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How NOT To Handle Classified Information: Lessons From The FBI Probe On Hillary Clinton's Emails

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You are the chief diplomat of your country, with knowledge of where the next drone attacks against terrorist suspects are being planned. You rely heavily on correspondence containing classified information. Do you:

A) Choose a private email server and send messages on top secret operations from your own personal device?

B) Let your aides handle which documents oddly marked with the small letter "c" should reach your mailbox soonest? Wait, "c" means "classified," right?

C) Just ask the computer specialist running your server to handle deleting past emails and other important records in your archives? (Even after a House Committee requested these messages be retained.)

Answer: None of the above, of course.

The scenario is a situation many of us will most likely never encounter in this lifetime. But this is exactly the predicament that former U.S. Secretary of State — and now Democratic presidential nominee — Hillary Clinton found herself in the moment she became the nation's top diplomat.

The way information — classified or otherwise — has quickly changed hands via a server that was not authorized for use by the government has become her critics' strongest point against her bid for the White House.

FBI Probe On Clinton Emails

The Federal Bureau of Investigation released on Friday a redacted summary of its probe on the Clinton emails. The agency examined whether Clinton and her aides violated protocol in the way classified information had been handled, especially on a private server.

The 58-page report fills in details and provides further background to FBI Director James Comey's initial findings that Clinton had been "extremely careless" in her correspondence.

The FBI ended the probe in July, and the Justice Department heeded the bureau's recommendation of no longer pursuing criminal charges against Clinton. But the public can still glean a few lessons from the blunder:

'Be Very Careful,' Warned Colin Powell

After taking her oath of office in 2009, Clinton asked former Secretary of State Colin Powell about communicating official matters on a BlackBerry. One clear lesson Clinton could have taken to heart was Powell's advice to "be very careful."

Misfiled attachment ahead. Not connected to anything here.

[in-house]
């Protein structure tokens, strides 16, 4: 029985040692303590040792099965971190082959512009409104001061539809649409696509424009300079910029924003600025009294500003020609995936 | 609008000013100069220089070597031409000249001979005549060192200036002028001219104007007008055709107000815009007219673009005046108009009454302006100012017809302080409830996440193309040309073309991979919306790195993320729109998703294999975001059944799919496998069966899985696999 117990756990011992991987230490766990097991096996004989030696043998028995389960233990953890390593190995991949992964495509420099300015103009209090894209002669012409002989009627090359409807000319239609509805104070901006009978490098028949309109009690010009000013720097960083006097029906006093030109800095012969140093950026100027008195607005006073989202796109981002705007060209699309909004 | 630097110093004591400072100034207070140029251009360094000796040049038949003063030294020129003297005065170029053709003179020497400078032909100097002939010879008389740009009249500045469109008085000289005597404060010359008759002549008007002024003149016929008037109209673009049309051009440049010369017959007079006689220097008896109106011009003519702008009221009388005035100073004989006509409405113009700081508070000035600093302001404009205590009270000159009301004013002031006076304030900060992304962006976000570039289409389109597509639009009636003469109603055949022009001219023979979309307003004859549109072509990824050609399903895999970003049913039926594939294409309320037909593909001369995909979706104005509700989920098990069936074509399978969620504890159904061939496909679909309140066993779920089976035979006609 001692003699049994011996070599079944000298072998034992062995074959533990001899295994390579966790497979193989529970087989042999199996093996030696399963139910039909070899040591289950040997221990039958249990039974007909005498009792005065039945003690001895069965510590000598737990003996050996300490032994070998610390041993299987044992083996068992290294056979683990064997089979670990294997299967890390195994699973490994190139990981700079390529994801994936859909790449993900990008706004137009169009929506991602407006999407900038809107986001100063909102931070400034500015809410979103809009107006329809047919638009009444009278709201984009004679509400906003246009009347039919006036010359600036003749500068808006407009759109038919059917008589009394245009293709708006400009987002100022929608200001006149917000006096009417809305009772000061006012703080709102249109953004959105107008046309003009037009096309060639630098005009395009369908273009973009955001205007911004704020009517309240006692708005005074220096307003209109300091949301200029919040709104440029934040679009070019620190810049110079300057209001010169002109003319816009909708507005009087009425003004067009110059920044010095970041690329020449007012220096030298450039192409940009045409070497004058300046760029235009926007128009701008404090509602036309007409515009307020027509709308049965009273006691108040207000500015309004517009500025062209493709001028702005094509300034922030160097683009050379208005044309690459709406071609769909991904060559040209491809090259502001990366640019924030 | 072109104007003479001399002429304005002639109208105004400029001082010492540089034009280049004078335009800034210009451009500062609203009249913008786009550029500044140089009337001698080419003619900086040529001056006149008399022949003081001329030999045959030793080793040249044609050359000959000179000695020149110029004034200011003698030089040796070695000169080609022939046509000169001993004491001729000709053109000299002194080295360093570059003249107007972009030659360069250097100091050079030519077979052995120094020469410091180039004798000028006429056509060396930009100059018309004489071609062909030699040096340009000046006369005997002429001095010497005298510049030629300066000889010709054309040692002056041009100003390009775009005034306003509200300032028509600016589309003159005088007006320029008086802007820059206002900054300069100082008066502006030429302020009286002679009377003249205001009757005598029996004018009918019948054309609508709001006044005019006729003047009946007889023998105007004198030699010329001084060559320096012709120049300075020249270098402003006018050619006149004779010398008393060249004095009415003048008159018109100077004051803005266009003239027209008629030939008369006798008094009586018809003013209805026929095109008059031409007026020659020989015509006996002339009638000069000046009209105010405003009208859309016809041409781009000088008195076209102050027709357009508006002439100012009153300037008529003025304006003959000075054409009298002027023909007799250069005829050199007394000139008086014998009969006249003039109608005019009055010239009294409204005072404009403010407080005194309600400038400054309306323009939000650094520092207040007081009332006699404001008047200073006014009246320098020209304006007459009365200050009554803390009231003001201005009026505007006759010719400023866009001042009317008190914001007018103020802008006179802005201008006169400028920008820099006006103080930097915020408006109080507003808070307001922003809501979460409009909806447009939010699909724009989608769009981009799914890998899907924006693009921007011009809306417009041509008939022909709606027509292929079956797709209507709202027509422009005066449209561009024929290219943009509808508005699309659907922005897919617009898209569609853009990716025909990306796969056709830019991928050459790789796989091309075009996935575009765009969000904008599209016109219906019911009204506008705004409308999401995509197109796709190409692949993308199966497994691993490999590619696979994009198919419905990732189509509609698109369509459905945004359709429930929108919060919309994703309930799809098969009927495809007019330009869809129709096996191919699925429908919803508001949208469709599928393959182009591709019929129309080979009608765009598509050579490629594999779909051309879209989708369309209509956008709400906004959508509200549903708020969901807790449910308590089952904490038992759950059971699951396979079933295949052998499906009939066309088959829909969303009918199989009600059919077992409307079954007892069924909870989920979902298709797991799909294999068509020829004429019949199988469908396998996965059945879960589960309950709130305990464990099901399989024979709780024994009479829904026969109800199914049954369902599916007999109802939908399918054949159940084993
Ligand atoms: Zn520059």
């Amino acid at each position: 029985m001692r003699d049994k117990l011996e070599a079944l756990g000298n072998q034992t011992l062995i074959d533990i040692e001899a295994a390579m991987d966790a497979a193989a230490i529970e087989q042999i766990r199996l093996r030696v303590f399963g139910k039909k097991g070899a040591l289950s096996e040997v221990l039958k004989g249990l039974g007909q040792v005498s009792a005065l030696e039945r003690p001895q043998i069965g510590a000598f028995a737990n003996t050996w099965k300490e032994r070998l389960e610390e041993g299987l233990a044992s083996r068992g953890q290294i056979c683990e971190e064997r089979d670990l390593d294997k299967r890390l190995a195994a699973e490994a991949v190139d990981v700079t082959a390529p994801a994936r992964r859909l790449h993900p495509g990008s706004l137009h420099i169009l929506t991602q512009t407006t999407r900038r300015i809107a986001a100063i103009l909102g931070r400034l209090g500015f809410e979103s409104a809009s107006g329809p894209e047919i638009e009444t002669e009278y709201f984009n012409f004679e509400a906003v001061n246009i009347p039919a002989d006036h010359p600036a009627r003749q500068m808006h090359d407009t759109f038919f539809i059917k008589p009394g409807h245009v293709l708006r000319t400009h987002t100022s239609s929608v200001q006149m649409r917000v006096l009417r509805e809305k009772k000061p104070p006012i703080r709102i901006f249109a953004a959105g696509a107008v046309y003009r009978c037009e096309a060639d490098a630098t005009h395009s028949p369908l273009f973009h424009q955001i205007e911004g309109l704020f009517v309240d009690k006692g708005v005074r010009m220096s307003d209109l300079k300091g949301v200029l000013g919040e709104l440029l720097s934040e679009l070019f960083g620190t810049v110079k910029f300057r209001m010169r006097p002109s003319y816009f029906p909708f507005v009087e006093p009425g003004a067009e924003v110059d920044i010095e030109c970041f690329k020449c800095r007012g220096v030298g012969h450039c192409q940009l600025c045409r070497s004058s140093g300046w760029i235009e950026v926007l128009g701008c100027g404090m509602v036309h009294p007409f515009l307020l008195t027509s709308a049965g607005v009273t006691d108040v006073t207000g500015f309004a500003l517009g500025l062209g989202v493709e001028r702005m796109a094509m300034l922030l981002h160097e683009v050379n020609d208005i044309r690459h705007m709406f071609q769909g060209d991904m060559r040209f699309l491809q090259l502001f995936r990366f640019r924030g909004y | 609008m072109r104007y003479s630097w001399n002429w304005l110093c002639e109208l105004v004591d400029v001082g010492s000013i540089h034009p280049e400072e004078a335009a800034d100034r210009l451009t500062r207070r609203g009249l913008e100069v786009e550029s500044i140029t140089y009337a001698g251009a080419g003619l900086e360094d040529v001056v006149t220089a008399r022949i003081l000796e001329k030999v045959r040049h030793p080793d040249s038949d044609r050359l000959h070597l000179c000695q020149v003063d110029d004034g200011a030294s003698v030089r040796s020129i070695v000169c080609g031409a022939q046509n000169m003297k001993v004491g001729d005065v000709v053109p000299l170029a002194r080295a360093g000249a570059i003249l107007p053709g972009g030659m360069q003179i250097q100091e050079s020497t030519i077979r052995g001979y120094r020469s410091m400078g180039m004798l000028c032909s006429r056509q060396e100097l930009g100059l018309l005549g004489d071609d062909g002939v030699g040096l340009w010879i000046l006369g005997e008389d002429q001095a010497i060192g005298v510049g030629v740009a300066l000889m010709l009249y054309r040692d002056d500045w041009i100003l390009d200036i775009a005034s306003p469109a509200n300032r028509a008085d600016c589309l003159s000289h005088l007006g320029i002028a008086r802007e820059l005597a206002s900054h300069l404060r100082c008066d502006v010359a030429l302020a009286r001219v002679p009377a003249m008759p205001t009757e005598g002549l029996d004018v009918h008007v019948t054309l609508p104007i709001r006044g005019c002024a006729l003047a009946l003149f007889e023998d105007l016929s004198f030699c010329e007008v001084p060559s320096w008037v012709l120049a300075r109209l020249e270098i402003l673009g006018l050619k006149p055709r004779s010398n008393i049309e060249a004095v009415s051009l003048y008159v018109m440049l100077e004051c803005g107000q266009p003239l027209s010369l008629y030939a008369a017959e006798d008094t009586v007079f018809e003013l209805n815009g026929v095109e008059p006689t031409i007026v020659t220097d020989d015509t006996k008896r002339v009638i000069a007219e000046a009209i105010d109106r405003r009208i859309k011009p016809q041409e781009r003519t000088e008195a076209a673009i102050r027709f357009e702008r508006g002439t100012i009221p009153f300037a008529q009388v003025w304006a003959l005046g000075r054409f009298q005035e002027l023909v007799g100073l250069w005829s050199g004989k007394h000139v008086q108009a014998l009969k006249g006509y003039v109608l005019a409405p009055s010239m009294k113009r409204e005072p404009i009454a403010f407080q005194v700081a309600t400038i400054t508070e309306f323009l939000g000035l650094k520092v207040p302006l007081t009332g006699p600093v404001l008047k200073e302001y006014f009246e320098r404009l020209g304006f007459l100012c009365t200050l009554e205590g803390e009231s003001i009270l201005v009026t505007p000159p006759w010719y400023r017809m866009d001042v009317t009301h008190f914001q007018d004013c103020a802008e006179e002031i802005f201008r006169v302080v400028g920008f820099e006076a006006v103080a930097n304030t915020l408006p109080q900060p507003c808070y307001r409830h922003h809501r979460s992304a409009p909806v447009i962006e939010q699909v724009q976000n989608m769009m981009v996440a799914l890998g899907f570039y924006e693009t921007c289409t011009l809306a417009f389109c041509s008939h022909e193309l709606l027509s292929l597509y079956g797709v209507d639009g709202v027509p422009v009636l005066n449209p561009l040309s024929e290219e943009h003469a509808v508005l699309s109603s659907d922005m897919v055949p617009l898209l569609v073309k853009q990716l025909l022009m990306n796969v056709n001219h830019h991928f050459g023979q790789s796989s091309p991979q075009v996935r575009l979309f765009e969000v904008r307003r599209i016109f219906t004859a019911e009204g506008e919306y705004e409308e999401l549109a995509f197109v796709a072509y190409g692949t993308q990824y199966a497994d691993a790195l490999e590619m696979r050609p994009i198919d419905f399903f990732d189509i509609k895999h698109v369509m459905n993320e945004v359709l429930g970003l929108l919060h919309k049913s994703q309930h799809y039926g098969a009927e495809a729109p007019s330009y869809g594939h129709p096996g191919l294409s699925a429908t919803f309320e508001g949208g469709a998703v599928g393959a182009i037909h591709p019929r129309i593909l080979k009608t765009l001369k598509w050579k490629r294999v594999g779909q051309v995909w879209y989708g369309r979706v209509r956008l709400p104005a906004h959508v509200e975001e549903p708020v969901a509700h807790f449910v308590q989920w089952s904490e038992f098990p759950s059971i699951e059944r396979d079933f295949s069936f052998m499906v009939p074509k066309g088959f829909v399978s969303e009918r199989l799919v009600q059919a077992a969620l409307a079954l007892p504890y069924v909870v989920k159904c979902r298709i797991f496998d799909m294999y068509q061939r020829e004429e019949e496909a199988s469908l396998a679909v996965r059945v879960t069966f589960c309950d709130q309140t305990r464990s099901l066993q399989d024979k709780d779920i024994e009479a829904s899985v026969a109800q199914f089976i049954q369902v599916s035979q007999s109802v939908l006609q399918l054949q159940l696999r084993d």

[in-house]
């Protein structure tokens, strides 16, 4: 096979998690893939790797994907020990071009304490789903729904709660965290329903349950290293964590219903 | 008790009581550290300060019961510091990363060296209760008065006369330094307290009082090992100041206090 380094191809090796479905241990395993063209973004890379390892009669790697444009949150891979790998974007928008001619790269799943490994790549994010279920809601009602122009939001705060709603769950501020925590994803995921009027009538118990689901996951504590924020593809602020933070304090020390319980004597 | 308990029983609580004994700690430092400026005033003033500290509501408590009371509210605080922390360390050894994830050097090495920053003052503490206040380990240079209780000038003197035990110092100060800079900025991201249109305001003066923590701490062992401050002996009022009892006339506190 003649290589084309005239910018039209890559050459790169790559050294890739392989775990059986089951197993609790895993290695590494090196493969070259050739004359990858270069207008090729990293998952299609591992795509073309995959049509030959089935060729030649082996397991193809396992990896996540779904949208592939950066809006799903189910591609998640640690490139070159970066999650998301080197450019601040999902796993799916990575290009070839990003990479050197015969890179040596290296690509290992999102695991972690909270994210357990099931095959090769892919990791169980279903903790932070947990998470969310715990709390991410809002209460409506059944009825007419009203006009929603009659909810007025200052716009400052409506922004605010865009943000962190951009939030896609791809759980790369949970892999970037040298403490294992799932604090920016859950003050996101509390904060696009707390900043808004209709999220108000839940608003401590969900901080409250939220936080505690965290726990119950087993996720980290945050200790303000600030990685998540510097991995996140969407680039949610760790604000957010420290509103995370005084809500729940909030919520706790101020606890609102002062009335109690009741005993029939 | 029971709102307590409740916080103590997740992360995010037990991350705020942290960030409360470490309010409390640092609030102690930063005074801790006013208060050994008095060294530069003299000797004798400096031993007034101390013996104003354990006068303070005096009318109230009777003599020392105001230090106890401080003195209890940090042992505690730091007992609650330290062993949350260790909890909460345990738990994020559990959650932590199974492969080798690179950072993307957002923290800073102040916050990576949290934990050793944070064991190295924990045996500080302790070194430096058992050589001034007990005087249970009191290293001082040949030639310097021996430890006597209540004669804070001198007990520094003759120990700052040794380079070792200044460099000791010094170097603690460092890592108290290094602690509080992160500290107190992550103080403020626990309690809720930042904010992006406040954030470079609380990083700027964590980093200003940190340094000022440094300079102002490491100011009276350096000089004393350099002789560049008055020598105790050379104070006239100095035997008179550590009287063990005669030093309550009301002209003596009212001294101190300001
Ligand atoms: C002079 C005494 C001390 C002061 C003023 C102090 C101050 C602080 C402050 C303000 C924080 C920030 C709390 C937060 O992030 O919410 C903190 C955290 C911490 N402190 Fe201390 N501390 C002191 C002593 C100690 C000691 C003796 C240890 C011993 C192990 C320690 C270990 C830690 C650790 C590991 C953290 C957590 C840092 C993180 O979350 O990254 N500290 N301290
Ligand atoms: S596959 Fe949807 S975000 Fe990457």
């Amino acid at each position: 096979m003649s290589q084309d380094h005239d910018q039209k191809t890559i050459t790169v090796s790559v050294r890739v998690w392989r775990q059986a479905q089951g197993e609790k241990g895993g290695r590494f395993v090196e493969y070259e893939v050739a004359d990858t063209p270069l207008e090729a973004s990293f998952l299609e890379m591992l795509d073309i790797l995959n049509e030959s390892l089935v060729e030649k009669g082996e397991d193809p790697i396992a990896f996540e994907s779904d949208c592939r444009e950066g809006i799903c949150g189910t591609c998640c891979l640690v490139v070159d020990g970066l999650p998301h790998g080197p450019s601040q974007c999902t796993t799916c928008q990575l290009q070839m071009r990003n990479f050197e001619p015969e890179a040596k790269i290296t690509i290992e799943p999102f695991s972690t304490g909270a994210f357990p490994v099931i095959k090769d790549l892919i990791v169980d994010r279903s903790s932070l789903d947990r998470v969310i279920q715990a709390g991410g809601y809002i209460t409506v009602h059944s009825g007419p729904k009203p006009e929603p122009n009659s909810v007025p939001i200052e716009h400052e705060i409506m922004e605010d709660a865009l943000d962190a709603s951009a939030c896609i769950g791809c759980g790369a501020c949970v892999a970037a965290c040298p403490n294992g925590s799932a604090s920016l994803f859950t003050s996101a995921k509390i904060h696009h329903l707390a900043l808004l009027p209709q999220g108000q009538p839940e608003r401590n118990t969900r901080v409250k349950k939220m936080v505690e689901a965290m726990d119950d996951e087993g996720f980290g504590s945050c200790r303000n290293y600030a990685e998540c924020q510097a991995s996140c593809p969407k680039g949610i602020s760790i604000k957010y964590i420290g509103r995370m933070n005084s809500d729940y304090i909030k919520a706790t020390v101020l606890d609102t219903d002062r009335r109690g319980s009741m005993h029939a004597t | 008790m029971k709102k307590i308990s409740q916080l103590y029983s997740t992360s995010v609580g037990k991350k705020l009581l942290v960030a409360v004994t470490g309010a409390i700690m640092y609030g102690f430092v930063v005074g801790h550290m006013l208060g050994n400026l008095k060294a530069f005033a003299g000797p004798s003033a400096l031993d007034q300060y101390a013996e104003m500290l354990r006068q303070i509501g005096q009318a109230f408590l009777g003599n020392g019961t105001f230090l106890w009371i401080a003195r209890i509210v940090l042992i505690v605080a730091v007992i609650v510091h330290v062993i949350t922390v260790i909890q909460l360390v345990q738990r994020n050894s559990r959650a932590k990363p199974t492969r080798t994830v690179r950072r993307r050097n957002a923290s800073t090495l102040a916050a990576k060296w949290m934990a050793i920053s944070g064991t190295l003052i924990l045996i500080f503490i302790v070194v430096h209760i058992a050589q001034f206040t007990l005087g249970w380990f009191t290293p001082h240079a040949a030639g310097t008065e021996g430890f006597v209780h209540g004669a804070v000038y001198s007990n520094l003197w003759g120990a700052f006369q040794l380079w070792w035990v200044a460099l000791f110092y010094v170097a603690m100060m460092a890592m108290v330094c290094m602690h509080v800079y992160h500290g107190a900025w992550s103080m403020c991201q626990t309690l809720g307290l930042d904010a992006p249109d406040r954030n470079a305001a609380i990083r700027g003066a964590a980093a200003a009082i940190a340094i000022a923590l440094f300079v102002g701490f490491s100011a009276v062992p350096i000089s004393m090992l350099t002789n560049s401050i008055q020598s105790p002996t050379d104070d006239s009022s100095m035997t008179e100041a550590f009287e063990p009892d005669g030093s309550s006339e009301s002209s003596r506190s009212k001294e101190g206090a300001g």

After all, Powell explained, if her BlackBerry were to be used to "do business," her correspondence could "become 'official record[s] and subject to the law,'" the FBI summary states. Powell earlier clarified he never suggested she use a nonsecure messaging system.

Clinton admitted Powell's comments "did not factor into her decision to use a personal email account." She opted for a single private email "out of convenience."

'Oh S***': Never Trust Others To Delete Your Emails For You

The FBI report also sheds light on the supposed "oh s*** moment" of an unnamed computer specialist who forgot to reset Clinton's mailbox preferences. The settings should have retained messages for only up to 60 days, as requested by Clinton's office.

The specialist — who works for the Platte River Networks, the group running Clinton's private email server — said he only realized the mistake until after the New York Times ran the story on the use of the private server. The blunder shows how it might help for someone like Clinton, who is frequently exposed to sensitive information, to monitor the deletion and archiving of top secret messages herself.

The report indicates the worker deleted the Clinton email archives and used BleachBit to delete the exported .PST files.

The move to clean up the mailbox also came weeks after a House Committee, investigating the 2012 attacks in Benghazi, Libya, handed down a preservation order for emails and documents pertaining to the attacks. Clinton and her staff, however, said they were unaware the archives had been deleted.

'C' Is For Classified

In her interview with the investigators, Clinton said she "could not recall every briefing she received" during her time as state secretary. This makes it difficult for her to point to specific instructions she may have received on how to manage and preserve classified documents. According to the summary, she was unaware that the small "c" marking on certain documents stood for "confidential" or "classified."

The findings are "a devastating indictment of her judgment, honesty and basic competency," says Reince Priebus, Republican National Committee Chairman.

With the facts uncovered in the Clinton email probe, such revelations are being leveraged by her opponents, just as the Nov. 8 presidential polls draw near.

The Clinton campaign team is pleased the findings are now out in the open.

"While her use of a single email account was clearly a mistake and she has taken responsibility for it, these materials make clear why the Justice Department believed there was no basis to move forward with this case," says Brian Fallon, a spokesman for Clinton.

Photo: Brett Weinstein | Flickr

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